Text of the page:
Yesterday, President Obama traveled to Boise State University in Idaho -- his first time in the Gem State. Here's why:
For six years, President Obama and the American people have been working hard to lay a new, stronger foundation for our economy -- one that's based on what works: middle-class economics. That means building an economy on the idea that this country does best when everyone gets their fair shot and can feel more secure in a world of constant change.
A key part of that is ensuring that millions of hardworking Americans have the chance to earn the higher-paying jobs of the future -- in coding, nursing, and robotics. That's why, in his State of the Union address, the President called on businesses to take the lead on helping their employees upgrade their skills without having to upheave their lives to do it.
That's why the President stopped in Idaho. He's calling on businesses across the country to "Upskill America" -- to help workers of all ages earn a shot at better, high-paying jobs, even if they don't have higher education.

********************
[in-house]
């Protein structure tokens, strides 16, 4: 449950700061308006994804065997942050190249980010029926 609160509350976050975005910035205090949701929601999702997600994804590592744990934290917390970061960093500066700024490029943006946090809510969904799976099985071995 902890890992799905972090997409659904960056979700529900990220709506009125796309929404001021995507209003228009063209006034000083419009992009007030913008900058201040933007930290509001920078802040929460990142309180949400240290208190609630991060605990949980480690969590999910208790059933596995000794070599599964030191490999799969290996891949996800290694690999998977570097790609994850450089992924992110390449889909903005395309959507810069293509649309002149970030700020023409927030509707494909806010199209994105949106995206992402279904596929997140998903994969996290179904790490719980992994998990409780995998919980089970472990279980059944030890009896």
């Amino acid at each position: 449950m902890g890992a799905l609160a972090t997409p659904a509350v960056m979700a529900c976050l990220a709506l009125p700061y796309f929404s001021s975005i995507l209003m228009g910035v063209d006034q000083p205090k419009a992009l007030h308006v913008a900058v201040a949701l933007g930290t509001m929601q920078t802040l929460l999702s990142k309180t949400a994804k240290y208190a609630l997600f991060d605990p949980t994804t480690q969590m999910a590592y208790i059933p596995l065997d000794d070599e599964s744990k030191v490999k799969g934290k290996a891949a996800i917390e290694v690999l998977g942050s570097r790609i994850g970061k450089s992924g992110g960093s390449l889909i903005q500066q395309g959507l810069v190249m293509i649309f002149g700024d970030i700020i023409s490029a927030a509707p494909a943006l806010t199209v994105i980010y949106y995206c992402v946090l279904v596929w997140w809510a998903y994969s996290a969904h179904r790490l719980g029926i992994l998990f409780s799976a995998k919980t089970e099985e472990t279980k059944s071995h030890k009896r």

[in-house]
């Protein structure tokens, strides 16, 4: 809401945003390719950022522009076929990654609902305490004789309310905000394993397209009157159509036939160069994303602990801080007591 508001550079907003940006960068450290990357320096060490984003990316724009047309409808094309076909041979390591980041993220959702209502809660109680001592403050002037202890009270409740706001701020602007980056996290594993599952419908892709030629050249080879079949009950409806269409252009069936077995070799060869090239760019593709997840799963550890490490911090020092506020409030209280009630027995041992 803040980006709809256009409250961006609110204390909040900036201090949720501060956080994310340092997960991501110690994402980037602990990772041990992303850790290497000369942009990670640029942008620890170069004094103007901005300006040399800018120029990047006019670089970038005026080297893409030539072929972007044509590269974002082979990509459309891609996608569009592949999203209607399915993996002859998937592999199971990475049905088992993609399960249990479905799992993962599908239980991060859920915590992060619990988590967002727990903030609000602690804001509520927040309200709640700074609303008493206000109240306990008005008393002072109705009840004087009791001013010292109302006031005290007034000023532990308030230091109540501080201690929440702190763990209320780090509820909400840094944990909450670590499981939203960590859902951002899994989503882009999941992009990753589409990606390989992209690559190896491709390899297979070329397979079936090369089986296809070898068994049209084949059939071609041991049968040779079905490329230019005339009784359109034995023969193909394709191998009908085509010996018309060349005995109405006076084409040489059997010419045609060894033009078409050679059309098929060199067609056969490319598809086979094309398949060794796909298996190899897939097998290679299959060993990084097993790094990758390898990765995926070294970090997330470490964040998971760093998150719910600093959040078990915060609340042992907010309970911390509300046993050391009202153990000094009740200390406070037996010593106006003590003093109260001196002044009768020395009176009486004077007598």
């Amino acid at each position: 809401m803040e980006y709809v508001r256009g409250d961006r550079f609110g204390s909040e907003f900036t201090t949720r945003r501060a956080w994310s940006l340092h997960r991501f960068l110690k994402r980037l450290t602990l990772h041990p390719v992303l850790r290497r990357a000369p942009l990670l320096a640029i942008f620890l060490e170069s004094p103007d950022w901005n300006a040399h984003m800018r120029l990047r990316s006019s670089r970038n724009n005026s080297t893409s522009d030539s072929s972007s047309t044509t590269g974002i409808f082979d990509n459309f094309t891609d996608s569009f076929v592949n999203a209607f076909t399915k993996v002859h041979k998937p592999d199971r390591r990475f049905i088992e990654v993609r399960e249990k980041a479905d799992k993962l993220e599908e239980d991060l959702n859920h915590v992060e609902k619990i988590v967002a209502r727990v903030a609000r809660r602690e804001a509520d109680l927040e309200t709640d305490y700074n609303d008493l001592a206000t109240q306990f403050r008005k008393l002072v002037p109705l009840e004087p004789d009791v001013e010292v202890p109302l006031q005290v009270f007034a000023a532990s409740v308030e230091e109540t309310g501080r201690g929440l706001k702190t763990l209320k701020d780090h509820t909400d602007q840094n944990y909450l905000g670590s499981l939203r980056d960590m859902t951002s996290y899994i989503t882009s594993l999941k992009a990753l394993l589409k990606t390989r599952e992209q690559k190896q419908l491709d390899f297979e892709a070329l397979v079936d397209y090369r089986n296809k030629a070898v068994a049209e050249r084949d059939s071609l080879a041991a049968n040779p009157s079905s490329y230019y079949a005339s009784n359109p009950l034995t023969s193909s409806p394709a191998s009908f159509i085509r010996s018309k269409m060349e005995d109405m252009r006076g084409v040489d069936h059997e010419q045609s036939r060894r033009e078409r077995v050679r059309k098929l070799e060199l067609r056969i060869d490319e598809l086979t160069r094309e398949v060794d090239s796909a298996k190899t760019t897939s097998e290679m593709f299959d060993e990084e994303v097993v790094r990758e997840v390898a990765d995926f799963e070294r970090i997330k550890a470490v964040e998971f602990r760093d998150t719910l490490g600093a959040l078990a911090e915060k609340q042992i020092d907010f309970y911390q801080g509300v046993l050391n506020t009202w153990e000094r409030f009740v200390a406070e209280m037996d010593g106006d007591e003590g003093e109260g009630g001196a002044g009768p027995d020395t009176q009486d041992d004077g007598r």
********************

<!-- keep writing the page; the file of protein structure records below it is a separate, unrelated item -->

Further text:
So here's what we know:
There are a lot of Americans who don’t always have the opportunity to study someplace like Boise State. They need something that’s local; they need something that’s more flexible. You’ve got older workers looking for a better job. Or you got veterans coming back and trying to figure out how they can get into the civilian workforce. You got parents who are trying to transition back into the job market, but they’ve got to work and pay the rent and look after their kids, but they still want to make something of themselves. So they can't always go full-time at a four-year institution.
We know that on-the-job skills training can open doors to greater security with higher-paying, middle-class jobs:
We know that American businesses are creating these jobs at a breakneck pace, and they need employees with the right skills to fill them:
And we know what businesses and local community colleges can do to help. In his State of the Union address, President Obama put out a call to businesses: "Follow the lead of companies like CVS and UPS, and offer more educational benefits and paid apprenticeships."
Here's the good news: More than 30 employers are already stepping up to answer that call, announcing commitments to expand the use of these best practices:
"Educating our young people, creating good jobs, being competitive, those things shouldn’t be controversial," the President said. So let's start right now.
Learn more about the Administration's work with partner businesses to Upskill America here: www.UpSkillAmerica.org